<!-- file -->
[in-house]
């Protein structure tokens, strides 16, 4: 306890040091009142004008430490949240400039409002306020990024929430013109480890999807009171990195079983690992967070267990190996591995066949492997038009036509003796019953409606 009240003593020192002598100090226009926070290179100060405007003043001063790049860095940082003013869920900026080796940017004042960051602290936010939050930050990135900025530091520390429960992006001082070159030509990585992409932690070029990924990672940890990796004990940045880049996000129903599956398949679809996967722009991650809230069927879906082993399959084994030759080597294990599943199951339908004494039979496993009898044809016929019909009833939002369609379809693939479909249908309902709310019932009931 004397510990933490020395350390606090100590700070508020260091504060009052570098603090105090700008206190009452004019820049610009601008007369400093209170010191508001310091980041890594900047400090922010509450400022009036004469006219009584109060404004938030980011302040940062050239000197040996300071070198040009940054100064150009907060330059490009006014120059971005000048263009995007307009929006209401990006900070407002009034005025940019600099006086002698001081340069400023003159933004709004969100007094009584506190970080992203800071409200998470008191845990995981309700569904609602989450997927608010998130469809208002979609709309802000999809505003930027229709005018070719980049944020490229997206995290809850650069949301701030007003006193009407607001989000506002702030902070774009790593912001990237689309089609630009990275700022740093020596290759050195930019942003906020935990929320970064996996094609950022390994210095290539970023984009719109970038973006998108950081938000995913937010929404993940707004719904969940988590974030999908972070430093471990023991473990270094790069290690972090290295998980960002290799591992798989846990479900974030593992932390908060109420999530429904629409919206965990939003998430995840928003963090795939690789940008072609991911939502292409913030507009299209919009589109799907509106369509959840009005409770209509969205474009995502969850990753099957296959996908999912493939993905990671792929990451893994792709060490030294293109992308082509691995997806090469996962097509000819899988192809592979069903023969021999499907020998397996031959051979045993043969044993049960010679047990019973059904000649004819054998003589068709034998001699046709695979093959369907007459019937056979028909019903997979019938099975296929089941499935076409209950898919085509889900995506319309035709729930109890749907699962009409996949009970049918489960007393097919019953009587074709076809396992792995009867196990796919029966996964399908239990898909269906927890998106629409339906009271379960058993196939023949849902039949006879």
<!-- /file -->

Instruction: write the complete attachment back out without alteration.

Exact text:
[in-house]
């Protein structure tokens, strides 16, 4: 306890040091009142004008430490949240400039409002306020990024929430013109480890999807009171990195079983690992967070267990190996591995066949492997038009036509003796019953409606 009240003593020192002598100090226009926070290179100060405007003043001063790049860095940082003013869920900026080796940017004042960051602290936010939050930050990135900025530091520390429960992006001082070159030509990585992409932690070029990924990672940890990796004990940045880049996000129903599956398949679809996967722009991650809230069927879906082993399959084994030759080597294990599943199951339908004494039979496993009898044809016929019909009833939002369609379809693939479909249908309902709310019932009931 004397510990933490020395350390606090100590700070508020260091504060009052570098603090105090700008206190009452004019820049610009601008007369400093209170010191508001310091980041890594900047400090922010509450400022009036004469006219009584109060404004938030980011302040940062050239000197040996300071070198040009940054100064150009907060330059490009006014120059971005000048263009995007307009929006209401990006900070407002009034005025940019600099006086002698001081340069400023003159933004709004969100007094009584506190970080992203800071409200998470008191845990995981309700569904609602989450997927608010998130469809208002979609709309802000999809505003930027229709005018070719980049944020490229997206995290809850650069949301701030007003006193009407607001989000506002702030902070774009790593912001990237689309089609630009990275700022740093020596290759050195930019942003906020935990929320970064996996094609950022390994210095290539970023984009719109970038973006998108950081938000995913937010929404993940707004719904969940988590974030999908972070430093471990023991473990270094790069290690972090290295998980960002290799591992798989846990479900974030593992932390908060109420999530429904629409919206965990939003998430995840928003963090795939690789940008072609991911939502292409913030507009299209919009589109799907509106369509959840009005409770209509969205474009995502969850990753099957296959996908999912493939993905990671792929990451893994792709060490030294293109992308082509691995997806090469996962097509000819899988192809592979069903023969021999499907020998397996031959051979045993043969044993049960010679047990019973059904000649004819054998003589068709034998001699046709695979093959369907007459019937056979028909019903997979019938099975296929089941499935076409209950898919085509889900995506319309035709729930109890749907699962009409996949009970049918489960007393097919019953009587074709076809396992792995009867196990796919029966996964399908239990898909269906927890998106629409339906009271379960058993196939023949849902039949006879």